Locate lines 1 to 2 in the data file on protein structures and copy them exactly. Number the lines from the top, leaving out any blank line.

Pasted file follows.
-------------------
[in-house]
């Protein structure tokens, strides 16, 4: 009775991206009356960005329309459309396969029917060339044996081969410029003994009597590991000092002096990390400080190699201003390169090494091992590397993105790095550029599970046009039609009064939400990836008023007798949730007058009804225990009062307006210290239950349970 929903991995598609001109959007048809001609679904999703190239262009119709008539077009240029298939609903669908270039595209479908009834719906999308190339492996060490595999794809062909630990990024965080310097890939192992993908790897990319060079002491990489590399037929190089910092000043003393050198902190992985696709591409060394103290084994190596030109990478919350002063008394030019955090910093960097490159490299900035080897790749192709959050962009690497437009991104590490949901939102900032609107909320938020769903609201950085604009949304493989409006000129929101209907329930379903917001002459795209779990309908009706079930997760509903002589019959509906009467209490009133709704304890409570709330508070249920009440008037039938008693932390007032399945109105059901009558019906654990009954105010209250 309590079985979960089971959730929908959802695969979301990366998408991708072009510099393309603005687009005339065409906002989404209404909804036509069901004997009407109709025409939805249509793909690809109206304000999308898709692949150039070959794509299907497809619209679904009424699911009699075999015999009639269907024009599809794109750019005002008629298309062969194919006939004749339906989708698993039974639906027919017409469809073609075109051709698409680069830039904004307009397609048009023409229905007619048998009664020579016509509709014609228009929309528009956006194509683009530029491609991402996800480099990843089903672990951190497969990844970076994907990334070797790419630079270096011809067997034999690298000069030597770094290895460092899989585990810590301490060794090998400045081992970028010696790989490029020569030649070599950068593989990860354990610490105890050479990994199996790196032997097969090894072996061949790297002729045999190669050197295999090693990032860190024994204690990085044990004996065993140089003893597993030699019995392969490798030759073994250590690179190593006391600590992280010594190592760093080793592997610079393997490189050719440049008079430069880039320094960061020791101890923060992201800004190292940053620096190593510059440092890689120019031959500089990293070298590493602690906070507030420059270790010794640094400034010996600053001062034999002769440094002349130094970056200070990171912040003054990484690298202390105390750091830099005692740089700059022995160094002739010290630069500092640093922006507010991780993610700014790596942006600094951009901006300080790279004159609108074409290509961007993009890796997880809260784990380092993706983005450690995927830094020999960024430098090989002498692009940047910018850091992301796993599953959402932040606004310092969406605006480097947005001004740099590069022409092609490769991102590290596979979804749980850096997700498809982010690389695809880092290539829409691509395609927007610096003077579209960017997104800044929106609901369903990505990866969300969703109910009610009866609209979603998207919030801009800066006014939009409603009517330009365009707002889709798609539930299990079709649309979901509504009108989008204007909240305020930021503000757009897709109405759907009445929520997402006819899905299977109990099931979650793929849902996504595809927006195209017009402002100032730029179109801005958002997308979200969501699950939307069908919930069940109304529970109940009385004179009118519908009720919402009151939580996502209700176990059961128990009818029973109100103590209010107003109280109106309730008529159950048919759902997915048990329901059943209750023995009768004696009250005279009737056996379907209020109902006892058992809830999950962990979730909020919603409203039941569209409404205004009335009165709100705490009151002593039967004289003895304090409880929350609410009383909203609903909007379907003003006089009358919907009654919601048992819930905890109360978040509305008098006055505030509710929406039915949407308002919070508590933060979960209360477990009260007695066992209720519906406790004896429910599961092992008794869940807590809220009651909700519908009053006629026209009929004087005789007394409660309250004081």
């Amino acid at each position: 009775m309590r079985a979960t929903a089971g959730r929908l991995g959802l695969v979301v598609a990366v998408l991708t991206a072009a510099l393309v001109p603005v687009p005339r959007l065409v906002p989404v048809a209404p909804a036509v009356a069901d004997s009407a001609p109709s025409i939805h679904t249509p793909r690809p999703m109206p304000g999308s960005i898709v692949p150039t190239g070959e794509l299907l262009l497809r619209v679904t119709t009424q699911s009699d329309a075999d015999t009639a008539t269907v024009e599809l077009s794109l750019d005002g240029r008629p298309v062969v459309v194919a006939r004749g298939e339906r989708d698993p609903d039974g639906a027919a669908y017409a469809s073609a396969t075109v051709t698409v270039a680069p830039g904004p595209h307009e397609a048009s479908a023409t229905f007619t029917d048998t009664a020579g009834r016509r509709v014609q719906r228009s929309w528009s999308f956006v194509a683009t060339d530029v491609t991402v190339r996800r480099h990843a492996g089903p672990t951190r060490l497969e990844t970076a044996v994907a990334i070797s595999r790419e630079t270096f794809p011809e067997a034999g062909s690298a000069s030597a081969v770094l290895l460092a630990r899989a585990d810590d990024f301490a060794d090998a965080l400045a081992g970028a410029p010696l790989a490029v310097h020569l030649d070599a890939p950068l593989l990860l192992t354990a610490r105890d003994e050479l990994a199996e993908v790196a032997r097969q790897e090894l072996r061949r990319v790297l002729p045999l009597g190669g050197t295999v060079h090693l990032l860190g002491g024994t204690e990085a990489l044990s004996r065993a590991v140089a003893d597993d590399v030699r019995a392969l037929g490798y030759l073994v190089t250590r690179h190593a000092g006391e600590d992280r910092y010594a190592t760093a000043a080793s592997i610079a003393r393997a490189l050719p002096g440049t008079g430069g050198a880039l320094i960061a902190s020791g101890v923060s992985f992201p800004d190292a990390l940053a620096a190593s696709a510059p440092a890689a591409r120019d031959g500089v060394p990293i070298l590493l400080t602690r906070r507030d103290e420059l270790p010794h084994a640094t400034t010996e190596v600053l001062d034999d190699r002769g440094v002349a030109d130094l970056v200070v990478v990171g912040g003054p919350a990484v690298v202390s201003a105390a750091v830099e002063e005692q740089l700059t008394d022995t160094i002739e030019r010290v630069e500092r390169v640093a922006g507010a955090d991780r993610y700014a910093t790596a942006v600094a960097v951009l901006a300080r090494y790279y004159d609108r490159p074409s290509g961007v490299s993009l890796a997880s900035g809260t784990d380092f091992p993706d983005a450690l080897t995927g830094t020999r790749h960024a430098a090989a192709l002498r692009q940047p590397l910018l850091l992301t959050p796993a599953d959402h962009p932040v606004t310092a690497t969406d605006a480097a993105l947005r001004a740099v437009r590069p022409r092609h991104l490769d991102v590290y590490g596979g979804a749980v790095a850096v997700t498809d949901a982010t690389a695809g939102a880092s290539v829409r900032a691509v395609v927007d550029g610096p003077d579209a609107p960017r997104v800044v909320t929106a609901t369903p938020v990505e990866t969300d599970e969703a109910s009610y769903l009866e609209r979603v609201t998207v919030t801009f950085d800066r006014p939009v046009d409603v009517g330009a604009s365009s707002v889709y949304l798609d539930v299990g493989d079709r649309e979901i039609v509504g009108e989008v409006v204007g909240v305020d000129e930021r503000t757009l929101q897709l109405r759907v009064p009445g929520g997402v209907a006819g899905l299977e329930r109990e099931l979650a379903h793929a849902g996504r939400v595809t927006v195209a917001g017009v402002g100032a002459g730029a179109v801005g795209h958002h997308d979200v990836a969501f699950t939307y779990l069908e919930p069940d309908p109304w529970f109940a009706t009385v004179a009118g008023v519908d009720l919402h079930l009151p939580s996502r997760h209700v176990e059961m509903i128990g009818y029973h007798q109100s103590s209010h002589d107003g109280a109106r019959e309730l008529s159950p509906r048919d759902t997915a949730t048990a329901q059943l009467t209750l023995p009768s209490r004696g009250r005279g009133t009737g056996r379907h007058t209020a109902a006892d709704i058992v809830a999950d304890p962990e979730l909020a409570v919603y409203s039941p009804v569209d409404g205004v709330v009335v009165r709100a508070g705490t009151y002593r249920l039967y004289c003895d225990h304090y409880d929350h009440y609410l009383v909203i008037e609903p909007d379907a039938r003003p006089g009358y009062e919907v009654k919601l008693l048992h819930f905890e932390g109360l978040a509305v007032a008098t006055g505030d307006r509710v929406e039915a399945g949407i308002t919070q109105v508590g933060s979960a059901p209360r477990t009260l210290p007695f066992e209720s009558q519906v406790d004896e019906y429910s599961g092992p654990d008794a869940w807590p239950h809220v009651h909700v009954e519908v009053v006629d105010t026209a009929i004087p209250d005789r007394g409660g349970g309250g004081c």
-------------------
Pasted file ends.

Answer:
[in-house]
């Protein structure tokens, strides 16, 4: 009775991206009356960005329309459309396969029917060339044996081969410029003994009597590991000092002096990390400080190699201003390169090494091992590397993105790095550029599970046009039609009064939400990836008023007798949730007058009804225990009062307006210290239950349970 929903991995598609001109959007048809001609679904999703190239262009119709008539077009240029298939609903669908270039595209479908009834719906999308190339492996060490595999794809062909630990990024965080310097890939192992993908790897990319060079002491990489590399037929190089910092000043003393050198902190992985696709591409060394103290084994190596030109990478919350002063008394030019955090910093960097490159490299900035080897790749192709959050962009690497437009991104590490949901939102900032609107909320938020769903609201950085604009949304493989409006000129929101209907329930379903917001002459795209779990309908009706079930997760509903002589019959509906009467209490009133709704304890409570709330508070249920009440008037039938008693932390007032399945109105059901009558019906654990009954105010209250 309590079985979960089971959730929908959802695969979301990366998408991708072009510099393309603005687009005339065409906002989404209404909804036509069901004997009407109709025409939805249509793909690809109206304000999308898709692949150039070959794509299907497809619209679904009424699911009699075999015999009639269907024009599809794109750019005002008629298309062969194919006939004749339906989708698993039974639906027919017409469809073609075109051709698409680069830039904004307009397609048009023409229905007619048998009664020579016509509709014609228009929309528009956006194509683009530029491609991402996800480099990843089903672990951190497969990844970076994907990334070797790419630079270096011809067997034999690298000069030597770094290895460092899989585990810590301490060794090998400045081992970028010696790989490029020569030649070599950068593989990860354990610490105890050479990994199996790196032997097969090894072996061949790297002729045999190669050197295999090693990032860190024994204690990085044990004996065993140089003893597993030699019995392969490798030759073994250590690179190593006391600590992280010594190592760093080793592997610079393997490189050719440049008079430069880039320094960061020791101890923060992201800004190292940053620096190593510059440092890689120019031959500089990293070298590493602690906070507030420059270790010794640094400034010996600053001062034999002769440094002349130094970056200070990171912040003054990484690298202390105390750091830099005692740089700059022995160094002739010290630069500092640093922006507010991780993610700014790596942006600094951009901006300080790279004159609108074409290509961007993009890796997880809260784990380092993706983005450690995927830094020999960024430098090989002498692009940047910018850091992301796993599953959402932040606004310092969406605006480097947005001004740099590069022409092609490769991102590290596979979804749980850096997700498809982010690389695809880092290539829409691509395609927007610096003077579209960017997104800044929106609901369903990505990866969300969703109910009610009866609209979603998207919030801009800066006014939009409603009517330009365009707002889709798609539930299990079709649309979901509504009108989008204007909240305020930021503000757009897709109405759907009445929520997402006819899905299977109990099931979650793929849902996504595809927006195209017009402002100032730029179109801005958002997308979200969501699950939307069908919930069940109304529970109940009385004179009118519908009720919402009151939580996502209700176990059961128990009818029973109100103590209010107003109280109106309730008529159950048919759902997915048990329901059943209750023995009768004696009250005279009737056996379907209020109902006892058992809830999950962990979730909020919603409203039941569209409404205004009335009165709100705490009151002593039967004289003895304090409880929350609410009383909203609903909007379907003003006089009358919907009654919601048992819930905890109360978040509305008098006055505030509710929406039915949407308002919070508590933060979960209360477990009260007695066992209720519906406790004896429910599961092992008794869940807590809220009651909700519908009053006629026209009929004087005789007394409660309250004081």